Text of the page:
Guam has brown tree snake problems. Alien, secretive, and extremely hungry, the reptiles snuck onto Guam as unintentional cargo on docking ships decades ago, possibly as early as the 1940s. And now snakes bite sleeping babies, cripple electrical grids by slithering into conductors, and wreak ecological havoc.
Although most island residents never encounter the nocturnal tree-dwelling snakes, they’ve have had a particularly woeful impact on Guam’s native bird, lizard, and flying-mammal species. The Micronesian kingfisher now exists only in captivity, and the Guam flycatcher is extinct. Only one of Guam’s three native bat species has been sighted since 1968, and endemic lizards have been decimated.
Birds are critical for dispersing and digesting seeds, says Haldre Rogers, an ecologist at Rice University in Houston who studies the impact of bird loss on Guam. Rogers’s research has shown that seeds on Guam fall to the ground rather than being carried through the forest by birds, which means the forest may be shifting toward small homogeneous pockets of plant species rather than the robust, mixed plant communities seen on nearby, snake-free islands. Reductions in birds also allowed the island’s spider populations to explode.
To try and turn this tide of disruption, wildlife managers have deployed traps, detector dogs, barriers, and poison. But these efforts are labor-intensive and difficult to implement in deep forests, where most of the snakes can be found.
Now scientists with several US Department of Agriculture (USDA) agencies, including the Animal and Plant Health Inspection Service (APHIS), and its research arm, the National Wildlife Research Center (NWRC), together with the Guam Wildlife Services Program, are trying another angle: death from above. With grants from the Department of Defense, the researchers are testing a strategy that involves showering brown tree snake habitats with toxic mice.
An 80 mg-dose of acetaminophen, which is toxic to snakes, is stuffed inside the frozen carcass of a mouse neonate. The neonate is glued to a “flagger,” a cardboard square, attached to a “four-foot long streamer, like heavy-duty toilet paper” culminating in another unbaited flagger, says USDA Wildlife Services supervisory wildlife biologist Craig Clark. When the mouse is tossed from a helicopter, “it sort of rainbows,” he says, describing the arc of the poisonous mouse, and the streamer tangles in the forest canopy where the snakes reside. USDA wildlife biologists performed one drop in September 2010 as proof of principle and are planning a larger operation this year.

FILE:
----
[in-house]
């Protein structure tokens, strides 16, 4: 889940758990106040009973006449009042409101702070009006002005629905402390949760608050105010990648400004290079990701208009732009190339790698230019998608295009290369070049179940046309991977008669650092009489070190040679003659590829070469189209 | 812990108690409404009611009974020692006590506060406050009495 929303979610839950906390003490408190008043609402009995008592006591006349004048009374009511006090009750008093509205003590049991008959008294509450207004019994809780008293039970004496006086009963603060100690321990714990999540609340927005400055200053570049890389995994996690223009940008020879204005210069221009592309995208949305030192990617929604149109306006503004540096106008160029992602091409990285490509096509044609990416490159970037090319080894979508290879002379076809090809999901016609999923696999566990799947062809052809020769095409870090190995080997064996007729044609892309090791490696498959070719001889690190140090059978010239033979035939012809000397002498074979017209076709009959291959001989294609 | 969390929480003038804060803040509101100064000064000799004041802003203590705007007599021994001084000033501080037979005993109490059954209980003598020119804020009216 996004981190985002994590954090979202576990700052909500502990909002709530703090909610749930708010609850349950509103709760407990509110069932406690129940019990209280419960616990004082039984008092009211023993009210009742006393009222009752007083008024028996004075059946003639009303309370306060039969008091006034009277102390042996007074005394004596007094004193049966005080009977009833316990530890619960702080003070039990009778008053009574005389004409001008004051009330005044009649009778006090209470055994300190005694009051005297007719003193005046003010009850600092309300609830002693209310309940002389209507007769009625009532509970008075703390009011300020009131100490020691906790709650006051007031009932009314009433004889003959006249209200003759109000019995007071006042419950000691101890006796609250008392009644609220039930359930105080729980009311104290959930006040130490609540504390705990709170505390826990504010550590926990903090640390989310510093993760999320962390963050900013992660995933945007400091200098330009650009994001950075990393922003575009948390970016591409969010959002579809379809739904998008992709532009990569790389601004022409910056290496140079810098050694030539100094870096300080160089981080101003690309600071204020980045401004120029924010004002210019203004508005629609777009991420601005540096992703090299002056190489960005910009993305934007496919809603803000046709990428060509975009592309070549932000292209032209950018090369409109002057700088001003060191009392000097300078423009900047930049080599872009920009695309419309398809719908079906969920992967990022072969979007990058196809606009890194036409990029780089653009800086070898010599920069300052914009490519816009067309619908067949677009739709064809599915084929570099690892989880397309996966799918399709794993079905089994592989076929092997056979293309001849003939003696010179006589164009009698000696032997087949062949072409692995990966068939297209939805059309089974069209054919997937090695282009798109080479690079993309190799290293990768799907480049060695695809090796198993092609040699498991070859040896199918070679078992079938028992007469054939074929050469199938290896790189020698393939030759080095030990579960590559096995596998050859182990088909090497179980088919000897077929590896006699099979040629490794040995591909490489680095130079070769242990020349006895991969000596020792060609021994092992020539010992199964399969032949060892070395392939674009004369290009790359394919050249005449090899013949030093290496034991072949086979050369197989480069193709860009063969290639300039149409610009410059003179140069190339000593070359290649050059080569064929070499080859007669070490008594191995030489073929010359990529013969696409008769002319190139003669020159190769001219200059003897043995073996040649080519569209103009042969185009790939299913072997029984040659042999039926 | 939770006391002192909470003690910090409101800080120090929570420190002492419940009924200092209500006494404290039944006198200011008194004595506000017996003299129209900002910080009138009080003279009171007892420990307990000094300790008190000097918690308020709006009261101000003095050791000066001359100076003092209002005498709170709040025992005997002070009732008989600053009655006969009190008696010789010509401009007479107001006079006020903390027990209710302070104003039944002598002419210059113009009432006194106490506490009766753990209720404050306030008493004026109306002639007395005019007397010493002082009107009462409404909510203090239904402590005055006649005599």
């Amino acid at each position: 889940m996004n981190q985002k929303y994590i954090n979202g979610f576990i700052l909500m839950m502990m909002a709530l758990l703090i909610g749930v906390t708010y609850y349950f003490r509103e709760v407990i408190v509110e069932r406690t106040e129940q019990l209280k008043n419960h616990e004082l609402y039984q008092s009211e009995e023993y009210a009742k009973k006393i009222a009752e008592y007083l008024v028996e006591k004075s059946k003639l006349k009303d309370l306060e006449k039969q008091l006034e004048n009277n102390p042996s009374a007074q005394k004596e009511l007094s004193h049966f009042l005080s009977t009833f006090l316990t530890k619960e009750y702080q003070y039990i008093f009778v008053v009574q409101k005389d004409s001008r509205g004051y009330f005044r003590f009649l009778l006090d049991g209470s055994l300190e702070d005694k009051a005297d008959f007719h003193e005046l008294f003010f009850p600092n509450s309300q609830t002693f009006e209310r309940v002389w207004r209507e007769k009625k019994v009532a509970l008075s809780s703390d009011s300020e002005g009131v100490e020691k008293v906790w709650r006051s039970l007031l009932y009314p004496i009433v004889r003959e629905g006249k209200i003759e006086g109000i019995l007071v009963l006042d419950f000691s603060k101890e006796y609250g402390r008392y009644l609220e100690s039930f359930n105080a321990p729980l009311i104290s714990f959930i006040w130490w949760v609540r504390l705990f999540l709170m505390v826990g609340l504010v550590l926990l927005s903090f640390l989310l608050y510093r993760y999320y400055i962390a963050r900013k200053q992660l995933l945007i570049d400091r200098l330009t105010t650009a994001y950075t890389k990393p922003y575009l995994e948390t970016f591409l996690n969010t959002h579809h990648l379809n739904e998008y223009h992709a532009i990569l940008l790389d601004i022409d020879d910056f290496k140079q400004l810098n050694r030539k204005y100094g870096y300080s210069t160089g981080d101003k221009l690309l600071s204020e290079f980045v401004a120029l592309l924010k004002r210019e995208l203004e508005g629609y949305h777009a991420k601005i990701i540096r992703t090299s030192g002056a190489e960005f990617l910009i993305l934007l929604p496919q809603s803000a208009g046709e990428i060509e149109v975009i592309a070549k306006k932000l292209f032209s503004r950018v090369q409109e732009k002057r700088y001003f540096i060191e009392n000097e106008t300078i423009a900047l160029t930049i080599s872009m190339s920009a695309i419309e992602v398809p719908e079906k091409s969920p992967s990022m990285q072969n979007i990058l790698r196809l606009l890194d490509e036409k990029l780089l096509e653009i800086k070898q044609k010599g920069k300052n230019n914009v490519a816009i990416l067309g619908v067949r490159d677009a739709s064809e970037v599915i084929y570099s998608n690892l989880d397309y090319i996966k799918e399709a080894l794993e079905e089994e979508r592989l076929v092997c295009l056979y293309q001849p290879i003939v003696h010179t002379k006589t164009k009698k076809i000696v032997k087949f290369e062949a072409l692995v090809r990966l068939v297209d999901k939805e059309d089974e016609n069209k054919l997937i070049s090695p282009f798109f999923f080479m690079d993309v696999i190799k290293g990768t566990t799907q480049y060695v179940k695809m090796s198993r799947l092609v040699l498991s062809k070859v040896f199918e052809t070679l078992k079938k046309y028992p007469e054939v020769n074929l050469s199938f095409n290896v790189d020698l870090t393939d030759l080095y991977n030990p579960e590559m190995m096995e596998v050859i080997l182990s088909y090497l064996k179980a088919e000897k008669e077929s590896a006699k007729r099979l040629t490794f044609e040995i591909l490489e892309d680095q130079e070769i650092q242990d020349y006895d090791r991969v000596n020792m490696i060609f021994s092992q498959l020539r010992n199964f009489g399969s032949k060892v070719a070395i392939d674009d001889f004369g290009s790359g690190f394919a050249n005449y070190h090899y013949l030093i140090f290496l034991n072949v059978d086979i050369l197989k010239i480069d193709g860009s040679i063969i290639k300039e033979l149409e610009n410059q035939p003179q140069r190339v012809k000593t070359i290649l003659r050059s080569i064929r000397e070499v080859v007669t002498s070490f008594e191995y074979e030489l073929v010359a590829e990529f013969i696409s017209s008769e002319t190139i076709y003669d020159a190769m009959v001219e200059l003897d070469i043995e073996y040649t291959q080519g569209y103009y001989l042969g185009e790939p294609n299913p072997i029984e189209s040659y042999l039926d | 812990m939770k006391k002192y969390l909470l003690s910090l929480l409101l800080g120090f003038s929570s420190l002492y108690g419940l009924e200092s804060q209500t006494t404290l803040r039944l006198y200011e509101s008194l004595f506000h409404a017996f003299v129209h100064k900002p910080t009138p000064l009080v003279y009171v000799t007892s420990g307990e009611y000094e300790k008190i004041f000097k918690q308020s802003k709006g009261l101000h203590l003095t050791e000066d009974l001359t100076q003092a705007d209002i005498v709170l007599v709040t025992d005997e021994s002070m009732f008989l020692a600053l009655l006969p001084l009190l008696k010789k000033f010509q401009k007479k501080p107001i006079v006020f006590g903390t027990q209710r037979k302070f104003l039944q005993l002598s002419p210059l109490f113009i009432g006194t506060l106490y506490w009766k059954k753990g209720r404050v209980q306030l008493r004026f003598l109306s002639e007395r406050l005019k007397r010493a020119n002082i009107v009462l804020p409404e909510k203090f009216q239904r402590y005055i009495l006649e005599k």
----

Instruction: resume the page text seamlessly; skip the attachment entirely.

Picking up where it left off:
It’s the culmination of decades of research, says William Pitt, who coordinates brown tree snake research for the USDA. After USDA researchers showed, in a 1997 study, that dead mice were just as effective as live mice at baiting snakes, acetaminophen was identified as a possible brown tree snake poison. Then, in 2001, NWRC researchers demonstrated that seeding traps with acetaminophen-laced mice reduced the number of nontoxic mouse baits eaten by snakes by up to 80 percent.
Managers first attempted to scatter mice from the sky in 2002, but aerial bait dropping came with its own challenges. Paper parachutes were initially used to tangle the mouse baits in treetops, but in 2007 scientists tested hardier cardboard streamers. Bait persistence in the environment is a problem, says Pitt. The mice themselves only last about three days, prompting scientists to begin hunting for some kind of inanimate bait that will attract snakes for longer periods. The streamers are a different problem. Scientists hope to find more biodegradable materials, but they too must persist long enough to keep the baits in the treetops. Ground-dwelling species, such as coconut crabs, will scavenge mice that fall to the forest floor.
After tinkering with mechanical methods of deploying the mouse baits, it’s now done by hand. The mice are arrayed on trays, and one or two people sit in the back of a helicopter and drop the bait out. “You grab them and count: one thousand, two thousand…” to disperse the mice evenly, says Daniel Vice, the assistant state director for the agencies working to control brown tree snakes on Guam. The right cadence of counting and tossing was determined by driving a pickup truck at the appropriate speed through an empty field, explains Clark. An apparatus the team previously used to spray toxic mice into the forest caused the baited streamers to stick together, dropping two or three of them at a time, or tangling them in the wheels of the slow-flying helicopter. “It looked like toilet paper was stuck to the helicopter,” Vice recalls.
The next drop will tell scientists more about the challenges of scaling up the operation. They’ll drop mice over fenced and nonfenced areas of 100 acres each. Baited (but unpoisoned) ground traps will be set, and biologists will track success at eliminating snakes by measuring how many traps are emptied. This attempt will cover several hundred acres, with a field biologist sitting in the back of the helicopter, counting and tossing.
An island-wide mouse drop using a mechanized deployment system is in the works, but for now the cumbersome manual drops are the best strategy, says Pitt. The principle has been proved, and current work is focused on smoothing out the kinks: “It’s definitely working,” he says.